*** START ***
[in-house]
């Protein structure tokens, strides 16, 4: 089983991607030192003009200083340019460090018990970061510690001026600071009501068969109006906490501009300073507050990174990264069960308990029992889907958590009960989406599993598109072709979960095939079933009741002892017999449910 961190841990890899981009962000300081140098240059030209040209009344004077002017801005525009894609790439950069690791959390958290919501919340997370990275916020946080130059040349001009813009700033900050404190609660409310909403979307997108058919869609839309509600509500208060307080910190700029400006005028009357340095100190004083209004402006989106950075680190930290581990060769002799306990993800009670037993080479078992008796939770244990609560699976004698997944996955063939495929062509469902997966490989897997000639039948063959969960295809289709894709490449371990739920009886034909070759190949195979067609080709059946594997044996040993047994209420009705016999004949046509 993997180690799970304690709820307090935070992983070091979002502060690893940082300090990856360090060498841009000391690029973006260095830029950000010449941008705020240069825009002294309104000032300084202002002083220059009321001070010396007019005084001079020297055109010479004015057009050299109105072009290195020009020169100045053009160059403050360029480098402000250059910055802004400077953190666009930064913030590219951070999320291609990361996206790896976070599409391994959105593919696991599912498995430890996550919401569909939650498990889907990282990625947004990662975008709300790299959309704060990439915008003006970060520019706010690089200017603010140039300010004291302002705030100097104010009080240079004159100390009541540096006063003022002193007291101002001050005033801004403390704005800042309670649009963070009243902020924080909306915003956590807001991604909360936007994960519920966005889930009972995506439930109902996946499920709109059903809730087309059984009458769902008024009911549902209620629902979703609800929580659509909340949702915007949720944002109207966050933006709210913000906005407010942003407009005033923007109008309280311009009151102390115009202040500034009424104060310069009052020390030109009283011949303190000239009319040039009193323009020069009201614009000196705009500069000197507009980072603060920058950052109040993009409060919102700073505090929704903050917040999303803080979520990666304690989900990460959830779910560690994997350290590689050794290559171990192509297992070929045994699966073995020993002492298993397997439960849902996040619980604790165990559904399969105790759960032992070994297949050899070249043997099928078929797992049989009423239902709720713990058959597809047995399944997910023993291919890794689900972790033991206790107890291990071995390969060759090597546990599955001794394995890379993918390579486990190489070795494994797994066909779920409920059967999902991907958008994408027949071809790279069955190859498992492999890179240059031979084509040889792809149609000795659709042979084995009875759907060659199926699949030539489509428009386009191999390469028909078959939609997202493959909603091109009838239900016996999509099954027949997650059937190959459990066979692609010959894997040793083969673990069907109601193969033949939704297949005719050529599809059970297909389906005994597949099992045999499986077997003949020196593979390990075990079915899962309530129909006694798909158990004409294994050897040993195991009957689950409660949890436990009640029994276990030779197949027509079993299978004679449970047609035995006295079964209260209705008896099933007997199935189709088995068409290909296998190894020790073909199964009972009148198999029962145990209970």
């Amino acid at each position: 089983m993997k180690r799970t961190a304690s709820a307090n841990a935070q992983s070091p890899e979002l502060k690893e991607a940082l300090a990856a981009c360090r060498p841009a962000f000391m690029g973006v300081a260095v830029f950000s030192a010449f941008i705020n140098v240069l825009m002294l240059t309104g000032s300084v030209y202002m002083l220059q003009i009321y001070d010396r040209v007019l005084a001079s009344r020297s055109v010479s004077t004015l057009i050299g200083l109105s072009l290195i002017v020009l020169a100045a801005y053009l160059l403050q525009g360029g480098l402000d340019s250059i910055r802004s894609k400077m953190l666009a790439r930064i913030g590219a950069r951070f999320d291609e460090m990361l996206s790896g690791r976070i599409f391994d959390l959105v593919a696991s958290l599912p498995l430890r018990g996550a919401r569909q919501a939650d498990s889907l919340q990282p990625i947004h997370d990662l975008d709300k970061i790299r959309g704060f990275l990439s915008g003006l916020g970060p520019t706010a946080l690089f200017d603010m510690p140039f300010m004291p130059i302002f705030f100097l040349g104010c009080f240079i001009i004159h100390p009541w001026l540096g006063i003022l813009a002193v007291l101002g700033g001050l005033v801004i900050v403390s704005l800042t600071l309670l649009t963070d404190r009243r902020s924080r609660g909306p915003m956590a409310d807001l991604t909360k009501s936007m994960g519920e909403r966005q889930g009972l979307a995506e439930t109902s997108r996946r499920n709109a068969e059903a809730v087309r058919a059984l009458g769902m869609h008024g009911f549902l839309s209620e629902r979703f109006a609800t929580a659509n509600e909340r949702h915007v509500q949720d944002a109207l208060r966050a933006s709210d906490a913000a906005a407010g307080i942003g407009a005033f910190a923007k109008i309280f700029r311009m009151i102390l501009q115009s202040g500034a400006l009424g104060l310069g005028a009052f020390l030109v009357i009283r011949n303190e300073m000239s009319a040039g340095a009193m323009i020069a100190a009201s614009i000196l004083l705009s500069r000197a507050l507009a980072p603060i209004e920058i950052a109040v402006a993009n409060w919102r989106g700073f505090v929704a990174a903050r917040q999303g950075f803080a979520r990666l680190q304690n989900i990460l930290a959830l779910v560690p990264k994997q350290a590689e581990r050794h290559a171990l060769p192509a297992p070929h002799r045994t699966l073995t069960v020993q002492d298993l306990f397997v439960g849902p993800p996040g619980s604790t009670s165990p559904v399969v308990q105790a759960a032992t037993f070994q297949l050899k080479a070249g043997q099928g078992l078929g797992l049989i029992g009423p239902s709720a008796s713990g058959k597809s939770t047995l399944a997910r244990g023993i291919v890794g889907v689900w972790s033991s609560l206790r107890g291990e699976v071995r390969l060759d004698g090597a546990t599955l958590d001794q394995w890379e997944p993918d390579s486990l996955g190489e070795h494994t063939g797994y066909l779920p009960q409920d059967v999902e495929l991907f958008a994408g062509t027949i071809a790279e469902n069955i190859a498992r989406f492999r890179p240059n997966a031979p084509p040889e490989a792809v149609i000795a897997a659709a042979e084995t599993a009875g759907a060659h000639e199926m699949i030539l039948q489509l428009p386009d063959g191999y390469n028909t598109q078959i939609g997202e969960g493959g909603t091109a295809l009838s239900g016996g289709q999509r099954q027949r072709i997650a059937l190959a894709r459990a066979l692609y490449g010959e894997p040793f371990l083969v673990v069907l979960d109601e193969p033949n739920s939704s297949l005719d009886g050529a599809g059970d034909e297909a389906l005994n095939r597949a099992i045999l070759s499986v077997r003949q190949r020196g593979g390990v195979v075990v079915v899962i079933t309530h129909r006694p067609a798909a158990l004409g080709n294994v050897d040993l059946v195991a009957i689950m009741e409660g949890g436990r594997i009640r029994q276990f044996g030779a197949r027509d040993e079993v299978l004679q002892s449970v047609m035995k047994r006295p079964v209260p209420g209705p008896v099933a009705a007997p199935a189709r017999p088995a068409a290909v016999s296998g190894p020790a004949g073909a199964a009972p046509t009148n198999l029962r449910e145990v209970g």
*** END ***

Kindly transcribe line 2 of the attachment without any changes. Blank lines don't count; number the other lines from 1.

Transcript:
């Protein structure tokens, strides 16, 4: 089983991607030192003009200083340019460090018990970061510690001026600071009501068969109006906490501009300073507050990174990264069960308990029992889907958590009960989406599993598109072709979960095939079933009741002892017999449910 961190841990890899981009962000300081140098240059030209040209009344004077002017801005525009894609790439950069690791959390958290919501919340997370990275916020946080130059040349001009813009700033900050404190609660409310909403979307997108058919869609839309509600509500208060307080910190700029400006005028009357340095100190004083209004402006989106950075680190930290581990060769002799306990993800009670037993080479078992008796939770244990609560699976004698997944996955063939495929062509469902997966490989897997000639039948063959969960295809289709894709490449371990739920009886034909070759190949195979067609080709059946594997044996040993047994209420009705016999004949046509 993997180690799970304690709820307090935070992983070091979002502060690893940082300090990856360090060498841009000391690029973006260095830029950000010449941008705020240069825009002294309104000032300084202002002083220059009321001070010396007019005084001079020297055109010479004015057009050299109105072009290195020009020169100045053009160059403050360029480098402000250059910055802004400077953190666009930064913030590219951070999320291609990361996206790896976070599409391994959105593919696991599912498995430890996550919401569909939650498990889907990282990625947004990662975008709300790299959309704060990439915008003006970060520019706010690089200017603010140039300010004291302002705030100097104010009080240079004159100390009541540096006063003022002193007291101002001050005033801004403390704005800042309670649009963070009243902020924080909306915003956590807001991604909360936007994960519920966005889930009972995506439930109902996946499920709109059903809730087309059984009458769902008024009911549902209620629902979703609800929580659509909340949702915007949720944002109207966050933006709210913000906005407010942003407009005033923007109008309280311009009151102390115009202040500034009424104060310069009052020390030109009283011949303190000239009319040039009193323009020069009201614009000196705009500069000197507009980072603060920058950052109040993009409060919102700073505090929704903050917040999303803080979520990666304690989900990460959830779910560690994997350290590689050794290559171990192509297992070929045994699966073995020993002492298993397997439960849902996040619980604790165990559904399969105790759960032992070994297949050899070249043997099928078929797992049989009423239902709720713990058959597809047995399944997910023993291919890794689900972790033991206790107890291990071995390969060759090597546990599955001794394995890379993918390579486990190489070795494994797994066909779920409920059967999902991907958008994408027949071809790279069955190859498992492999890179240059031979084509040889792809149609000795659709042979084995009875759907060659199926699949030539489509428009386009191999390469028909078959939609997202493959909603091109009838239900016996999509099954027949997650059937190959459990066979692609010959894997040793083969673990069907109601193969033949939704297949005719050529599809059970297909389906005994597949099992045999499986077997003949020196593979390990075990079915899962309530129909006694798909158990004409294994050897040993195991009957689950409660949890436990009640029994276990030779197949027509079993299978004679449970047609035995006295079964209260209705008896099933007997199935189709088995068409290909296998190894020790073909199964009972009148198999029962145990209970």